And the more they talk, the more chance that they'll let slip supposed facts and hard information that can be checked out by the cops. The police, meanwhile, are using their supposed belief in the suspect's honesty to start subtlely suggesting that if this honest guy was maybe just a little more honest maybe he'd actually admit to stealing the money. And they make it seem like it'd be a good idea to confess by a combination of horror stories about how awful arrest and jail are (the detective wants to help the subject avoid this awfulness, but he just can't if the suspect won't tell the truth) and downplaying the actual crime and the consequences ("Hey, 10 grand is peanuts these days, right? Probably not even a misdemeanor. Look at what those Wall Street guys got away with.") The suspect's trying to convince the police of his honesty, the police are trying to convince the suspect that admitting to the crime is actually in the suspect's best interest.

The question's a subtle way to give a suspect a bunch of rope and see if they hang themselves.

What person would commit a crime and then tell the police about it?

From that book (which has a lot more to say on interrogation techniques) and lots of other non-fiction or thinly-fictionalized books I've read about police work - lots and lots, apparently. The physical evidence/CSI stuff might be useful as proof in court, but it's often not very useful in figuring out who did the crime in the first place, and the police still rely very much on asking a bunch of people a bunch of questions to figure that out.
posted by soundguy99 at 8:00 PM on April 28 [4 favorites]


I think this is a question that is designed more to give them insight based on how the answerer responds, and not so much with a yes vs. no response.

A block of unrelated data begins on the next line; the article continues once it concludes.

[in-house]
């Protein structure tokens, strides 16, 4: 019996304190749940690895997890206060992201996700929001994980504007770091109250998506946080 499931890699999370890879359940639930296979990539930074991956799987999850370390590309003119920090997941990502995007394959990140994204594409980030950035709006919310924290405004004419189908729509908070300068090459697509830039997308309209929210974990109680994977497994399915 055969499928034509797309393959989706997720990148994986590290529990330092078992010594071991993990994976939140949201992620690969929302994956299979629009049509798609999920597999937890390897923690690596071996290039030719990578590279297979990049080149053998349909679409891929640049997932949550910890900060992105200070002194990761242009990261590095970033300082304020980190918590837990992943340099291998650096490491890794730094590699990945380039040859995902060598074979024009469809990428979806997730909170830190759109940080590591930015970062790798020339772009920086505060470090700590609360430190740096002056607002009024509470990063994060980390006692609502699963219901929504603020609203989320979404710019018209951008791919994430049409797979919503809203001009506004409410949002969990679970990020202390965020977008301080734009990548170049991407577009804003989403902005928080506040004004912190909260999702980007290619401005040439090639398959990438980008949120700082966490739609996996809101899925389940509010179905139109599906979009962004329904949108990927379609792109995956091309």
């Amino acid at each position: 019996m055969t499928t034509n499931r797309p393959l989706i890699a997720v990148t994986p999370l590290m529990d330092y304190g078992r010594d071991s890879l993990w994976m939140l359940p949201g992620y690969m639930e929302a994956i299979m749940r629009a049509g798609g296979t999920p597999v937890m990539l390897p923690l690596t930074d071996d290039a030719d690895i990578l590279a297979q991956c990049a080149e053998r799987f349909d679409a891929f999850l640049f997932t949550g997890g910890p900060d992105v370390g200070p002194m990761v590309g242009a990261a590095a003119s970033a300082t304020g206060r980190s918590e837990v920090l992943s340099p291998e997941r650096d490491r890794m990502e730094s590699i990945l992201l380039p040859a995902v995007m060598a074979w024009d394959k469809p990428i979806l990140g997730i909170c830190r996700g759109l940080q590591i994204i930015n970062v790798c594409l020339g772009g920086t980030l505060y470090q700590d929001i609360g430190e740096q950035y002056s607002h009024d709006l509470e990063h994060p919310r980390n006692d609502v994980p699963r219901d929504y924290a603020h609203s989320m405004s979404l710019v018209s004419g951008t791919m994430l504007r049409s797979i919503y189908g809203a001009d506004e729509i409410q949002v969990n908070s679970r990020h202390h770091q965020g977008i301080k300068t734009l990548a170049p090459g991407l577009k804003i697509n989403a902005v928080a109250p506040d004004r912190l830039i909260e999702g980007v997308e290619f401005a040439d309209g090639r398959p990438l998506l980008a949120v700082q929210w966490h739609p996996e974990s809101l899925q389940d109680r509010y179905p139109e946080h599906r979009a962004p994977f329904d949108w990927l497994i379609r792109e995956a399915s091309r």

There's also a possibility that the meta-ness of it will confuse the person being interrogated, and further hypotheticals could cause them to tip their hand or potentially give themselves away.

People are way dumber than you'd think. While I think very few people would say, "Yeah I'm obviously lying and took the money," this is a question that is much more likely to break someone's brain than you'd think.
posted by Sara C. at 8:01 PM on April 28


It's like if they ask "Do you know why I pulled you over?" or "Do you know how fast you were going?" The officer doesn't care if you know. What would he do with that information anyway? It has no relevance to the matter at hand. There's no legal or logical reason to ask it. He asked it to ascertain if you pose a threat, or if you are intoxicated, etc.
posted by humboldt32 at 8:27 PM on April 28


It's like if they ask "Do you know why I pulled you over?" or "Do you know how fast you were going?" The officer doesn't care if you know. What would he do with that information anyway? It has no relevance to the matter at hand. There's no legal or logical reason to ask it. He asked it to ascertain if you pose a threat, or if you are intoxicated, etc.